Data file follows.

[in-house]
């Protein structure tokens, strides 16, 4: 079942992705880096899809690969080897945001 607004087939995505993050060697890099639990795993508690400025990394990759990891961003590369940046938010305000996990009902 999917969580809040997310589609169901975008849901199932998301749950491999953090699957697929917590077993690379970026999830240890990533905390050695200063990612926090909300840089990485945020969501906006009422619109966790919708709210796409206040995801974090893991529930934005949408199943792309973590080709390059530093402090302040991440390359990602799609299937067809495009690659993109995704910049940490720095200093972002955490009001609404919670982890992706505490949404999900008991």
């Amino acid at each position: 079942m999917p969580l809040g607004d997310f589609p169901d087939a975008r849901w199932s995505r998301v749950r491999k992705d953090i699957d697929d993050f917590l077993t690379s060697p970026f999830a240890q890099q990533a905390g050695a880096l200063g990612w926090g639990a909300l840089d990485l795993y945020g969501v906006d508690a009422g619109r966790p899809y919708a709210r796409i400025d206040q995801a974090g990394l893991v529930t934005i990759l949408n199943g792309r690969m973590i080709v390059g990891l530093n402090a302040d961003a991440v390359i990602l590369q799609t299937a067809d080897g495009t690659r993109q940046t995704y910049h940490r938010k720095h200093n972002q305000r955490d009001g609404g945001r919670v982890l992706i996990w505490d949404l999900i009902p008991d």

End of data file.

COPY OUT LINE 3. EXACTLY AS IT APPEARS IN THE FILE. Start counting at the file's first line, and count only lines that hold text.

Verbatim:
């Amino acid at each position: 079942m999917p969580l809040g607004d997310f589609p169901d087939a975008r849901w199932s995505r998301v749950r491999k992705d953090i699957d697929d993050f917590l077993t690379s060697p970026f999830a240890q890099q990533a905390g050695a880096l200063g990612w926090g639990a909300l840089d990485l795993y945020g969501v906006d508690a009422g619109r966790p899809y919708a709210r796409i400025d206040q995801a974090g990394l893991v529930t934005i990759l949408n199943g792309r690969m973590i080709v390059g990891l530093n402090a302040d961003a991440v390359i990602l590369q799609t299937a067809d080897g495009t690659r993109q940046t995704y910049h940490r938010k720095h200093n972002q305000r955490d009001g609404g945001r919670v982890l992706i996990w505490d949404l999900i009902p008991d």